Unauthorized Use of Automobiles and Other Vehicles
Pittsburgh Theft Defense Attorney
If you have been charged with the crime of “joyriding” – formally known as the unauthorized use of automobiles and other vehicles – you could be exposed to serious consequences under Pennsylvania law. The unauthorized use of automobiles and other vehicles is prosecuted as a second-degree misdemeanor, with penalties of up to two years imprisonment and up to $5,000 in fines.
It’s important to note that joyriding is not the same as theft. In Pennsylvania, joyriding involves the temporary possession of an automobile or other vehicle, whereas an auto theft offense requires an intention to take permanent possession.
How does the unauthorized use of automobiles and other vehicles offense work? Let’s consider the basic elements.
Elements Defining the Offense
Pennsylvania law establishes the offense in Section 3928 of the Pennsylvania Consolidated Statutes, where the law describes a guilty person as one who:
- Operates an automobile, airplane, motorcycle, motorboat, or other motor-propelled vehicle of another;
- Without the consent of the owner.
For example, if you find a sports car in a retail parking lot with the keys still in the ignition and you decide to briefly take it “out for a spin,” you could be charged with the unauthorized use of automobiles and other vehicles.
Reasonable Belief of Owner’s Would-Be Consent
If you’ve been charged with the unauthorized use of automobiles and other vehicles, you may be able to avoid liability by establishing that you reasonably believed that the owner would have consented to the operation had they known of it. In other words: if you can show that the circumstances were such that a reasonable person (in similar circumstances) would have assumed that consent “would have been” granted, you cannot be held liable for the offense.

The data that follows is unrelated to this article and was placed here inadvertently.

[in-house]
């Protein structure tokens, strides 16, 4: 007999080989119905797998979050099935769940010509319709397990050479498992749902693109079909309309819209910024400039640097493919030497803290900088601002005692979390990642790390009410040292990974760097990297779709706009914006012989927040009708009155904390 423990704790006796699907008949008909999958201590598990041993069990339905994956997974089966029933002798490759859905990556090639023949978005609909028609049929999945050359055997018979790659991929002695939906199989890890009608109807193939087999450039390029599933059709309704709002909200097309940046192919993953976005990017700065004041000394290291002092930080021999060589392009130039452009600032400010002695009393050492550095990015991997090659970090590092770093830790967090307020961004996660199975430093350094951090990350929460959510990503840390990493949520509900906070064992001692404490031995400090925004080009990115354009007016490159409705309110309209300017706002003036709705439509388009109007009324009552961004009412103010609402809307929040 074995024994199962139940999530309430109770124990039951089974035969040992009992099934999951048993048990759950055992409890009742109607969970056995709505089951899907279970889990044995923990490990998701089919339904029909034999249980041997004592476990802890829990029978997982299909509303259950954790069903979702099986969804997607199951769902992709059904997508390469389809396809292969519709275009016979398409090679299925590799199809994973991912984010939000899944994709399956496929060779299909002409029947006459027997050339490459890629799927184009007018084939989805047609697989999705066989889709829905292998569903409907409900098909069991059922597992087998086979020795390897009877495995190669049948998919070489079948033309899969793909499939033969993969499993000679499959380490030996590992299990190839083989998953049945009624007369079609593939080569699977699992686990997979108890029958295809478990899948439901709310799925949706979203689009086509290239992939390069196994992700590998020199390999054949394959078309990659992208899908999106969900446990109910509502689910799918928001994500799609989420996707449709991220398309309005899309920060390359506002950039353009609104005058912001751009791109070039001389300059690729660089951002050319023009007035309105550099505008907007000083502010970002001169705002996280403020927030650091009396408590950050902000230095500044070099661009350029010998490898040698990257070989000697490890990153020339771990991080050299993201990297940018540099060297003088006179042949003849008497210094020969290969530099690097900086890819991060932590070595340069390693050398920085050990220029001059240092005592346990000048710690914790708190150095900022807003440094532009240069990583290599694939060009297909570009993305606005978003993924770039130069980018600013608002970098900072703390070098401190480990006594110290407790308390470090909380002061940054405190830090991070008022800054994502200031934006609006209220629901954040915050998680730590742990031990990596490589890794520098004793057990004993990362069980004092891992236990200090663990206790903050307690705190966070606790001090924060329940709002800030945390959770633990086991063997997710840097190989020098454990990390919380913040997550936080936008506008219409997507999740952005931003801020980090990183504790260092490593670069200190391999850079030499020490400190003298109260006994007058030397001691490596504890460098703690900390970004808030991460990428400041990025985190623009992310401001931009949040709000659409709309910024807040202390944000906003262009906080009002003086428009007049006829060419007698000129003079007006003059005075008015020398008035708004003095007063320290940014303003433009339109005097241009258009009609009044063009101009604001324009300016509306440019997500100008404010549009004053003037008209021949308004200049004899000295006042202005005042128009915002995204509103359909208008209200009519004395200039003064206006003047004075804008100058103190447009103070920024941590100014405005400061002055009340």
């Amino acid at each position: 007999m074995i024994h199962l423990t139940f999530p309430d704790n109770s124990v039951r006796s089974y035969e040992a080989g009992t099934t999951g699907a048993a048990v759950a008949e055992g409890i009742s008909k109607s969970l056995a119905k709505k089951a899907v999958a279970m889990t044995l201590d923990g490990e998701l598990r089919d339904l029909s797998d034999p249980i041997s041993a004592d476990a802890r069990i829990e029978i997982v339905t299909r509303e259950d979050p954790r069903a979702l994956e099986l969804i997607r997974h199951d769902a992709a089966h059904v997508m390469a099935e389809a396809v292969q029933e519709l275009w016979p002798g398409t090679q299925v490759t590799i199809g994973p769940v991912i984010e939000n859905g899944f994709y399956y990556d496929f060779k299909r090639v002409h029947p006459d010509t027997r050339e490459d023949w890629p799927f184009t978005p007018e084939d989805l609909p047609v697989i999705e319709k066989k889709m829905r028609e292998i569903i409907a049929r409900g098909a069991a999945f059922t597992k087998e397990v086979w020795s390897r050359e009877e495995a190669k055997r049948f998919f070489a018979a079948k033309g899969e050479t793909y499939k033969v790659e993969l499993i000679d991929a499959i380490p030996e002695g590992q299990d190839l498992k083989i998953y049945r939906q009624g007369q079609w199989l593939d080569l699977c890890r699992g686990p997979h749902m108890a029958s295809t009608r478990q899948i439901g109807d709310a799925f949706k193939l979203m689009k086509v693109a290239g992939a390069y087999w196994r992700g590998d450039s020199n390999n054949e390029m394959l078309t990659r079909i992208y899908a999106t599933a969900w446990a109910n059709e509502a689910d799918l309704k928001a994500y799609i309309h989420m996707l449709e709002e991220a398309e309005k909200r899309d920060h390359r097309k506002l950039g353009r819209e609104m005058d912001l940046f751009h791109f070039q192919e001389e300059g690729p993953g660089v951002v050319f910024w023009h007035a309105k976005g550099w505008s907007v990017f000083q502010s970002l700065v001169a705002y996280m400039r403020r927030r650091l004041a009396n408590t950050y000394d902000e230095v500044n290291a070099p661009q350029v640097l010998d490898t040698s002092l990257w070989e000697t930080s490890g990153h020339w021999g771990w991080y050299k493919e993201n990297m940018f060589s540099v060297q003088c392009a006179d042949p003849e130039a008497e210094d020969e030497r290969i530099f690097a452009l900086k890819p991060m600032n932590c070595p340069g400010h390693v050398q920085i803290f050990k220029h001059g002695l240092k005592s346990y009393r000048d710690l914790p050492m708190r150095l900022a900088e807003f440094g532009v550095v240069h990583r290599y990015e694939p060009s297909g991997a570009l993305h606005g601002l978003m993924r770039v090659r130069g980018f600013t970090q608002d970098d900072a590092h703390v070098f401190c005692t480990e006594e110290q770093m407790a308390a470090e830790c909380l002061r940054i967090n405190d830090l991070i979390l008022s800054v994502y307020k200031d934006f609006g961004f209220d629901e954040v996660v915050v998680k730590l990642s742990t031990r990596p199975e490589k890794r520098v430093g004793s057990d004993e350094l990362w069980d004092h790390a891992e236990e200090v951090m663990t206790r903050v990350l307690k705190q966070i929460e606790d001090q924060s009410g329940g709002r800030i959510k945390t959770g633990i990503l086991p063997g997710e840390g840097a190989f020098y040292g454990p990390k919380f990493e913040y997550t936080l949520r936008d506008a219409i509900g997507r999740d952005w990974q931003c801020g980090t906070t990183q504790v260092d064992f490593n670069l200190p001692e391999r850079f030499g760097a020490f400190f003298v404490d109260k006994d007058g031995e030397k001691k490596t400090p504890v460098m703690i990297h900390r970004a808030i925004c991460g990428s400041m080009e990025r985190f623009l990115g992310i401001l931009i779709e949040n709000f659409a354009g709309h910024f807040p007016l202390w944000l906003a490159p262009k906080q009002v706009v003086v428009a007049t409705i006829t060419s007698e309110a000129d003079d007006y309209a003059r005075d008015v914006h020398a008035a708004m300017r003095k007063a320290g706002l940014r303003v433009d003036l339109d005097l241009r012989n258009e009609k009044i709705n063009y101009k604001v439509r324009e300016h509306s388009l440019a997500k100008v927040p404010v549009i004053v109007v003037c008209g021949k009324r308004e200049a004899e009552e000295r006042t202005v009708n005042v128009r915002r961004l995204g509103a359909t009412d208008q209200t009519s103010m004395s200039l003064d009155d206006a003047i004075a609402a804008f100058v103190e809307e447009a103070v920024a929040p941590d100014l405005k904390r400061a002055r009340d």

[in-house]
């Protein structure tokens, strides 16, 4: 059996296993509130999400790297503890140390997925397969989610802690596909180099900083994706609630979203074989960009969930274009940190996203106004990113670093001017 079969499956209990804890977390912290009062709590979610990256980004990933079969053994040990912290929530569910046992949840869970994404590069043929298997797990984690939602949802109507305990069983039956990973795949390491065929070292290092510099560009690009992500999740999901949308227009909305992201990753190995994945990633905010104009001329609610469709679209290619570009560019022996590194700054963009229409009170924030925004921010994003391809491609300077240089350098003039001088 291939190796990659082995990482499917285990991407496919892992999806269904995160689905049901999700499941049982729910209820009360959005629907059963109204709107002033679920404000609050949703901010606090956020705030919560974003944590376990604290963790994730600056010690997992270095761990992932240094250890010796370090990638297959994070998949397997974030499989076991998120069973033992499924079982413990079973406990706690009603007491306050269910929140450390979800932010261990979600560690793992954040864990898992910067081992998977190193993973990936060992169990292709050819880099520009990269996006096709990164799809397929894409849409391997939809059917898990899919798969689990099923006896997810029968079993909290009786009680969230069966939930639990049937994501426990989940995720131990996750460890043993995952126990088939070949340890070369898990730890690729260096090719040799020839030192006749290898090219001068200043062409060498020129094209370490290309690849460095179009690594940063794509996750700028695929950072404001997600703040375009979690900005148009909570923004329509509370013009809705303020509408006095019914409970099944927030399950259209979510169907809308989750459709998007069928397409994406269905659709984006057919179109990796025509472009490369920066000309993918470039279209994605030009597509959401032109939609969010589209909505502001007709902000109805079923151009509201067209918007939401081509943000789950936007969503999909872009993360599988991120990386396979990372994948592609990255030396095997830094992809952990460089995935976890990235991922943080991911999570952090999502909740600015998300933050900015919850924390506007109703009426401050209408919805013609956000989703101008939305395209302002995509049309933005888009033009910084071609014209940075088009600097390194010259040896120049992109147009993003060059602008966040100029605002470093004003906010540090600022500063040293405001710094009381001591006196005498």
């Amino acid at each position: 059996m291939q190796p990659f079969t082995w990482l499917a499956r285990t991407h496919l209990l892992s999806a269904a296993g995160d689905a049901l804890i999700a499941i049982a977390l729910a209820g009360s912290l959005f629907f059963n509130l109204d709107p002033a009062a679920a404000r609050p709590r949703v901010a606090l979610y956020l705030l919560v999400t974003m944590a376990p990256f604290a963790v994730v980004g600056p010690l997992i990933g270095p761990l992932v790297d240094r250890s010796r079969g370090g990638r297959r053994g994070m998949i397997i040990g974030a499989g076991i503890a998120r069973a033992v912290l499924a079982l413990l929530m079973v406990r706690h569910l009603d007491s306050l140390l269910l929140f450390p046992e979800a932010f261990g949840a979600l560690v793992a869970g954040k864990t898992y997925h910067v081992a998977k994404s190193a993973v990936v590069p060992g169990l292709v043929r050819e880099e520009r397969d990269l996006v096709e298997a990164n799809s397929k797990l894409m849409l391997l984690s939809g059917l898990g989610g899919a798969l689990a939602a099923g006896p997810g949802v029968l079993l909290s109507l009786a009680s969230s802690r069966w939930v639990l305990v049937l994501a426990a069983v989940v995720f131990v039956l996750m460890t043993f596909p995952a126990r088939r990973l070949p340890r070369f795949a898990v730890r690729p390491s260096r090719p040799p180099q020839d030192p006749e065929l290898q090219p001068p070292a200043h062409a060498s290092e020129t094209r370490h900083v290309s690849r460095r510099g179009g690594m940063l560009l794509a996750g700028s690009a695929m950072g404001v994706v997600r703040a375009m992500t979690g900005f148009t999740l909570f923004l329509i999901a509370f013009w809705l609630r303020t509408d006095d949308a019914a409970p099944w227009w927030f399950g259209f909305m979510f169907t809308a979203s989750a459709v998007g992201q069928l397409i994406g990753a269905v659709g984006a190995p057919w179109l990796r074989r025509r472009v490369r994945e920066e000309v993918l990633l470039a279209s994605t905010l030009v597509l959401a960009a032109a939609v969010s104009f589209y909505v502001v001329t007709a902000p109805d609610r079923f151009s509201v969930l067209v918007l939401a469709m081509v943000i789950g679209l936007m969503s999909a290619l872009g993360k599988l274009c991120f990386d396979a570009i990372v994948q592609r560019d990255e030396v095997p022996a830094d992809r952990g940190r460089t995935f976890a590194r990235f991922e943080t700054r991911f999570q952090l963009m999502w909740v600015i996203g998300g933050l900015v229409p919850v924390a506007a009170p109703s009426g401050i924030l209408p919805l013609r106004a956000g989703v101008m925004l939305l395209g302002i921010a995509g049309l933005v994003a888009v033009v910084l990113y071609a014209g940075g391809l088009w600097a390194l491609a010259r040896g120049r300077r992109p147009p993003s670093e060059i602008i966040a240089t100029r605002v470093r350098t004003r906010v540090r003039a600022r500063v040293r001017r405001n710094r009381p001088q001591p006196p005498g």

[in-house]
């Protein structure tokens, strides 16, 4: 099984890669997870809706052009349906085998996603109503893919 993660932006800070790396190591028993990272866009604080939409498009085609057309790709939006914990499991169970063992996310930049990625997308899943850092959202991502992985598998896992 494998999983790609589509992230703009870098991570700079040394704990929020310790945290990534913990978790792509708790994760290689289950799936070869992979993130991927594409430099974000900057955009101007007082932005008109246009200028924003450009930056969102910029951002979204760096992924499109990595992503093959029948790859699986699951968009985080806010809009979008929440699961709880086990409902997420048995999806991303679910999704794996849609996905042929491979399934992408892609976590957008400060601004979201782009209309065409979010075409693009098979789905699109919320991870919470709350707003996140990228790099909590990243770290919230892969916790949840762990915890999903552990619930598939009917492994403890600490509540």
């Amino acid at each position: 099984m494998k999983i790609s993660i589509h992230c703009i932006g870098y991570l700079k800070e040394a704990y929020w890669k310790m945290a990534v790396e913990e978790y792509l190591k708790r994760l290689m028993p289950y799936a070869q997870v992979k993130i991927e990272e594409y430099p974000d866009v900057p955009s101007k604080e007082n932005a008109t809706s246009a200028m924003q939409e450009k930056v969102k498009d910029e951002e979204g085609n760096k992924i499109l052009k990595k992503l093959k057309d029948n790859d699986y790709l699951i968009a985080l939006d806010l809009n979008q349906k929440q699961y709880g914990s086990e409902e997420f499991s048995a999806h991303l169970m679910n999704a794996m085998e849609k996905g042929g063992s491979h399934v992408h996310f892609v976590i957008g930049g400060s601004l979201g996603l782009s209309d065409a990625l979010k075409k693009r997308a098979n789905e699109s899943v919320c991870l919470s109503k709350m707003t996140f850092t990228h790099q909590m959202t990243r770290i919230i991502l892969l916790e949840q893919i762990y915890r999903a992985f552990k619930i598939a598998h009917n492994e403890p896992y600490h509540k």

Suppose that you are attending a friend’s summer pool party and you’d like to go to the store to get a pack of cigarettes. As the party is quite busy, the driveway is packed and it would be difficult for you to organize partygoers to move their cars so you can take your own out to the store. Instead, you take your friend’s car, which is not blocked.
Now, at first glance, this might seem like an unauthorized operation of the vehicle, but the defense may apply if we take a closer look. Perhaps your friend has consistently consented to your use of their car in the past. Given the circumstances, it’s fair to reason that your friend would have consented to the operation if they’d been asked.
Schedule a Free and Confidential Consultation With an Experienced Pittsburgh Theft Defense Attorney
The attorneys at McKinney Law have decades of experience representing Pennsylvania criminal defendants, including those who have been charged with a theft offense, such as the unauthorized use of automobiles and other vehicles.
We believe that effective legal advocacy is highly accessible and client-focused. We respond to any and all inquiries within a 24-hour turnaround time and are available for after-hours consultations.
Call (412) 520-3301 or send us a message to schedule a free, confidential, and no-obligation consultation with a seasoned Pittsburgh theft defense attorney at McKinney Law.